Chorley Council’s depot site could be transformed into a new academy after plans were rubber-stamped by the Government.
The governors of the Chorley Career and Sixth Form Academy this week revealed it will be located close to the town centre and will offer secondary education for 11 to 16 year olds as well as creating the first sixth form college in the town.
The project is one of only 55 free schools announced by the Government for 2012 and an open evening is expected to be held before the end of the month.
However, the Guardian has now learned that Chorley Council has been in talks to let its Bengal Street site, where there are offices, garages and storage for frontline vehicles.
Coun Kevin Joyce, who has responsibility for the council’s buildings, said: “We have been approached by the people behind the free school bid about leasing our Bengal Street site.
“We have been looking to rent out this building to reduce our costs so it is something that the council will consider.
“The council would be able to accommodate the office-based staff in our two other town centre buildings, but we would need to find a new site for the depot to store equipment and the vehicles overnight.
“The decision about whether someone rents the site who it is and alternative sites for the depot will be decided by councillors.
“The key message for residents is that whatever happens there will be no reduction in the excellent services provided by our frontline staff.”
Reacting to the news of Government backing, Dr Bulvinder Michael, who has been the driving force behind the proposals, said: “The academy will be the only school in Chorley to provide an outstanding education from year seven all the way to sixth form.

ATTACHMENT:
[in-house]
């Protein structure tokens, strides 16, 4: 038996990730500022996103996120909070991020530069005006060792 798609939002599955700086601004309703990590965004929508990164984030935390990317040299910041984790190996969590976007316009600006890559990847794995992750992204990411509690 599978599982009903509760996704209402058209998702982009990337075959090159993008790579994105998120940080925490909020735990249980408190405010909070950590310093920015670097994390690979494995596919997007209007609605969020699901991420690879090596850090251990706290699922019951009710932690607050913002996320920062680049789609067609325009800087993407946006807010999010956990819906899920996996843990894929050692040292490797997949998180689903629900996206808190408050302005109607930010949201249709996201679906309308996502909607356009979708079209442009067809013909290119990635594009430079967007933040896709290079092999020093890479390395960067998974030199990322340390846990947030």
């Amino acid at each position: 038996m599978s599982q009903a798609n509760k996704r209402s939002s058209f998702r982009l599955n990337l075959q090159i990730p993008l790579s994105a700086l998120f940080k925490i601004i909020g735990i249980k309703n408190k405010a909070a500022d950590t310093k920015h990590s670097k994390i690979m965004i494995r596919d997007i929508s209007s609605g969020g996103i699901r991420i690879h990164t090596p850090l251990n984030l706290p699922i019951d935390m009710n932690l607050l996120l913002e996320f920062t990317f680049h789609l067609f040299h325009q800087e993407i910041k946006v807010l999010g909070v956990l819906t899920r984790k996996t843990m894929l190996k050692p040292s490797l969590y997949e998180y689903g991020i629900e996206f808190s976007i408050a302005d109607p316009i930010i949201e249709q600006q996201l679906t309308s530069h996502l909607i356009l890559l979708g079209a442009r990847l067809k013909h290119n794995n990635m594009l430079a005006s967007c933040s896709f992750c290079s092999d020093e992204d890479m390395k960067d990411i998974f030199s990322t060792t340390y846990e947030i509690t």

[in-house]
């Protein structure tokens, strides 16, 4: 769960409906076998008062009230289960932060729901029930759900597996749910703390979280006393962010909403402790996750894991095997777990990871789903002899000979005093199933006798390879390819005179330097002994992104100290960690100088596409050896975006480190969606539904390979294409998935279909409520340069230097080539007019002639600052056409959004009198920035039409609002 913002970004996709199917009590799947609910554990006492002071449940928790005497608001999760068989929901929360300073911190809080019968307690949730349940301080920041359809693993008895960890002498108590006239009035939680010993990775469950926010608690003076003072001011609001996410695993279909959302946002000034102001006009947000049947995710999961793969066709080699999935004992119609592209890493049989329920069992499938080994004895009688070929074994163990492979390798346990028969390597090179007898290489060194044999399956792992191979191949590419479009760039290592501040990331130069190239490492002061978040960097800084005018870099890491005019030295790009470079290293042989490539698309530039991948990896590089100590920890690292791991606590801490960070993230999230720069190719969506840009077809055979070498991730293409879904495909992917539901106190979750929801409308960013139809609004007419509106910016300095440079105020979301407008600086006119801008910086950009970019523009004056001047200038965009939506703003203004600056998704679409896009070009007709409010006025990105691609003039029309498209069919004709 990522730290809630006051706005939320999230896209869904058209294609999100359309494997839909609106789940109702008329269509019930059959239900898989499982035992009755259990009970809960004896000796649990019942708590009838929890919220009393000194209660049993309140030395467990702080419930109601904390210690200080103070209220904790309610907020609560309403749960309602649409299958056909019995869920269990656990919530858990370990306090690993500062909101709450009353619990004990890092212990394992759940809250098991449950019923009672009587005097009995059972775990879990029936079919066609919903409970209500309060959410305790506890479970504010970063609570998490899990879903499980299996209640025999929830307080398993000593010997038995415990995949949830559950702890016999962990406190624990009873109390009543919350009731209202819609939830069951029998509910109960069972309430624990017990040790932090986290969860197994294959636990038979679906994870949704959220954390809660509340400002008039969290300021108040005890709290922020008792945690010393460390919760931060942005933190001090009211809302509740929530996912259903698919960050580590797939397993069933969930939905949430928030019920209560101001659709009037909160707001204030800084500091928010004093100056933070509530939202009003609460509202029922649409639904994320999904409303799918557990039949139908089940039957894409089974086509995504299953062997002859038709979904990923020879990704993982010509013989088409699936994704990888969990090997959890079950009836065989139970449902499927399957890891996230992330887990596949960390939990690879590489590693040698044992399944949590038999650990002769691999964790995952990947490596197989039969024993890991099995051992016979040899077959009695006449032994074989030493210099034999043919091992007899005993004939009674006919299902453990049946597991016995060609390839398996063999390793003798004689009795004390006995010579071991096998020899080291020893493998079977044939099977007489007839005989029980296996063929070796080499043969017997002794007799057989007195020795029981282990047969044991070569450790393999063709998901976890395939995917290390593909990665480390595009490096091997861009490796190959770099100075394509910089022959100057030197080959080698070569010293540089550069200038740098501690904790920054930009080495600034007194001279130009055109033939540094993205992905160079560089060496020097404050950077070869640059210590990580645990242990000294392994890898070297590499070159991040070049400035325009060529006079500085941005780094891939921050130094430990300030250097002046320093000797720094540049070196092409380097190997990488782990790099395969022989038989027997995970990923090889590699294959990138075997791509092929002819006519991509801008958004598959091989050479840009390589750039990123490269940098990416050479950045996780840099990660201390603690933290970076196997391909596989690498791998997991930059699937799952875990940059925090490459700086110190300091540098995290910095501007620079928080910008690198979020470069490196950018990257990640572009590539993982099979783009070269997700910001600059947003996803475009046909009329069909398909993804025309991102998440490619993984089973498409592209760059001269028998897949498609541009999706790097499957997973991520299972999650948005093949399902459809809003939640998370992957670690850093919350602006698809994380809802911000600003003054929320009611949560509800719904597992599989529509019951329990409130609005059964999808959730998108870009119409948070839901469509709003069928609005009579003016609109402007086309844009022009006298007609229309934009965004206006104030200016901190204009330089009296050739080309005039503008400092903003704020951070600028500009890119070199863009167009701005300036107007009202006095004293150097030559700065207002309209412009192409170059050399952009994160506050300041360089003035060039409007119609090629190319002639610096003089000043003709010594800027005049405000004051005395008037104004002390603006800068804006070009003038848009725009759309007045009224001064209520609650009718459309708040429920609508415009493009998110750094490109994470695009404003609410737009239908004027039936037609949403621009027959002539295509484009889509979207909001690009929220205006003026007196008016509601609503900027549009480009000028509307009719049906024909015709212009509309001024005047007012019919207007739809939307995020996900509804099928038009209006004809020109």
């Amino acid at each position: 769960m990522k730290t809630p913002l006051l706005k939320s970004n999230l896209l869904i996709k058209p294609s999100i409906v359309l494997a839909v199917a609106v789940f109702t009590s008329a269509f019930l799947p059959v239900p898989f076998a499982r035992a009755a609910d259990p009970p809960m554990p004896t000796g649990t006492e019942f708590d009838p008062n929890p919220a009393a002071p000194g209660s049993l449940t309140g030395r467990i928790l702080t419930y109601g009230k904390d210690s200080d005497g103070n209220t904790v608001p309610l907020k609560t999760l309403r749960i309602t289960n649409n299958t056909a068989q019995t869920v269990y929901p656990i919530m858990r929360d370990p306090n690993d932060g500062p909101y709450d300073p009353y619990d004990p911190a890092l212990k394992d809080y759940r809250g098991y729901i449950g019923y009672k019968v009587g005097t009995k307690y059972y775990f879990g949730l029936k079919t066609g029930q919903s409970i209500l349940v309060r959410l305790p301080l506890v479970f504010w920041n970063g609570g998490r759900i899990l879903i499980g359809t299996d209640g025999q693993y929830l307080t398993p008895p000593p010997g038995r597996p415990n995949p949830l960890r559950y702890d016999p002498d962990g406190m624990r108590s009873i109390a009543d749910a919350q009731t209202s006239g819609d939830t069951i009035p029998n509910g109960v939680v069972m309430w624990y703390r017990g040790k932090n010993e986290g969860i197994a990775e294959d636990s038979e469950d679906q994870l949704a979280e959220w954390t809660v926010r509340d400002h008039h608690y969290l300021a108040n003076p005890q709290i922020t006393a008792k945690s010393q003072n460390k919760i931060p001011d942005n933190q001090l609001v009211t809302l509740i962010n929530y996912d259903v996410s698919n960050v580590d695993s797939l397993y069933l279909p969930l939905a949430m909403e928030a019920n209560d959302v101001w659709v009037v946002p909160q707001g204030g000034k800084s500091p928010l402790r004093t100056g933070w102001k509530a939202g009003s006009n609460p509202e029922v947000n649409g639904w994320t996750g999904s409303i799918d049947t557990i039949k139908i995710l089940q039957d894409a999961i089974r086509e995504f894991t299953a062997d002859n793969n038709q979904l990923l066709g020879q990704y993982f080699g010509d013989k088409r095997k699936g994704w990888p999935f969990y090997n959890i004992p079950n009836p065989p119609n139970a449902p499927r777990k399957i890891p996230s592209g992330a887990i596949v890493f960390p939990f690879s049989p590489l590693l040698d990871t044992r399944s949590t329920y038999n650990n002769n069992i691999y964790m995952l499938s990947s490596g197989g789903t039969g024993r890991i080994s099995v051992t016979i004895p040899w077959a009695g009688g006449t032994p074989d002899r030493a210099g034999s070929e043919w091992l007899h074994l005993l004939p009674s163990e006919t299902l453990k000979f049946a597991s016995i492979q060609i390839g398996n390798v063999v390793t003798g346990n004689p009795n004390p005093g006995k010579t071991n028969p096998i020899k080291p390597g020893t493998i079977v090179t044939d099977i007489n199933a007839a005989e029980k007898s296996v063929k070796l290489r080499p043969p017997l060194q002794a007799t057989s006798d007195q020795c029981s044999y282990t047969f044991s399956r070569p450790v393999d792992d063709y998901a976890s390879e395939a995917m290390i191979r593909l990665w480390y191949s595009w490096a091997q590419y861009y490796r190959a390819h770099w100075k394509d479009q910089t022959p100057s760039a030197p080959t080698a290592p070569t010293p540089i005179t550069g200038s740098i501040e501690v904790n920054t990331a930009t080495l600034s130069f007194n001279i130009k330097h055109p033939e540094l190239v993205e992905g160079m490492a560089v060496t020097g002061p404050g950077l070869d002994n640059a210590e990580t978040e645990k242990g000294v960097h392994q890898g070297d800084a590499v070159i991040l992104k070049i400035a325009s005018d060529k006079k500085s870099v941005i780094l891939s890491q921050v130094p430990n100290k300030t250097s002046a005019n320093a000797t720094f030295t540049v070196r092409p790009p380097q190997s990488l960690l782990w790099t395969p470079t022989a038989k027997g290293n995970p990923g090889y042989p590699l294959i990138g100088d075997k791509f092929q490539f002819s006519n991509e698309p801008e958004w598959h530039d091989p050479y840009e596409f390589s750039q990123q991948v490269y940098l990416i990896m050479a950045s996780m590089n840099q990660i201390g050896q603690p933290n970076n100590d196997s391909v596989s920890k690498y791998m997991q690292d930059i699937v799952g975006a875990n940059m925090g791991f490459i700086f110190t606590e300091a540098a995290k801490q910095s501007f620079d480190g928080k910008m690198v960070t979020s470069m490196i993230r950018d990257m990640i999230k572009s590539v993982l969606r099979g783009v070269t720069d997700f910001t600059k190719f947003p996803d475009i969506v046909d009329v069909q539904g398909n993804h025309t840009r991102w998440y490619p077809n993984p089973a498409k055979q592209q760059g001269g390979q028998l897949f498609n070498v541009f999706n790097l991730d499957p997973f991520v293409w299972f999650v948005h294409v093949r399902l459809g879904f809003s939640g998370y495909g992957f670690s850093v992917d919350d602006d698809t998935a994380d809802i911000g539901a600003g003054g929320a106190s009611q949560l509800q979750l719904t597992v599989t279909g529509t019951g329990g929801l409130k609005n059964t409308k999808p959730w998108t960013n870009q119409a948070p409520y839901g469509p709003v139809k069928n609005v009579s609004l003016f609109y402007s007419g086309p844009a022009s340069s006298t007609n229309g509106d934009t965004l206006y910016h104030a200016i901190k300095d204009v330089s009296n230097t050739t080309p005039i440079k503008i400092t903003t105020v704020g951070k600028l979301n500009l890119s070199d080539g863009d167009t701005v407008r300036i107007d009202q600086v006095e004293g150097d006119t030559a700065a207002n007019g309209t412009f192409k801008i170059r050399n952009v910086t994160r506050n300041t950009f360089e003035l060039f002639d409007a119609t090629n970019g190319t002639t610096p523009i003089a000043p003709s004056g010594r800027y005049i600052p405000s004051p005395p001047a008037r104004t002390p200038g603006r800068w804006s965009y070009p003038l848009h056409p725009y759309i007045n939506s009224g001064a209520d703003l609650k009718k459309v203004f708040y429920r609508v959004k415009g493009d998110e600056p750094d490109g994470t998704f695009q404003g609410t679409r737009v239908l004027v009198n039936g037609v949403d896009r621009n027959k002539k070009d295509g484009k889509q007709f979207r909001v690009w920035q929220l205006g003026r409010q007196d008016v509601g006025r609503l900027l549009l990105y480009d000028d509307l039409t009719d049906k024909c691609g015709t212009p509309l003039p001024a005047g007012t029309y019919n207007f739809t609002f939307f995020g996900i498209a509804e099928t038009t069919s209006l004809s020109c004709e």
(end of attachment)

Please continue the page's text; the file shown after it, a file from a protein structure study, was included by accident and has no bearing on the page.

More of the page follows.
“Through small classes of under 20 and personalised career and learning pathways for students of all abilities, the academy aims to achieve success with every student from all backgrounds.
“In addition, the academy will provide an extended school day, Saturday enrichment and an extended summer school programme to ensure an exceptional provision in education. We are offering students and parents something different.”
Dr Michael said the proposals had already received more than 500 expressions of interest.
As a free school, the academy has the freedom to choose its own curriculum provided it is balanced and broadly based.
However, all pupils must be taught English, mathematics and science and a provision for the teaching of religious education is required.
Coun Alan Cullens, who will be the Chair of Governors, added: “It is excellent news for our community. Sixth form provision has long been overdue in Chorley.
“We would like to work closely with all members of the community to develop innovative ways to improve the life chances of our young people.
“We will be consulting extensively to ensure that the academy provides best value for money and makes a real different to the community.”
The September 2012 intake will be for 60 year seven children and 60 sixth form students.
A large number of sixth form academic subjects will be offered and a further 40 places will be created through apprenticeships or enterprise programmes.
To register interest or for more information visit: www.chorleycareeracademy.co.uk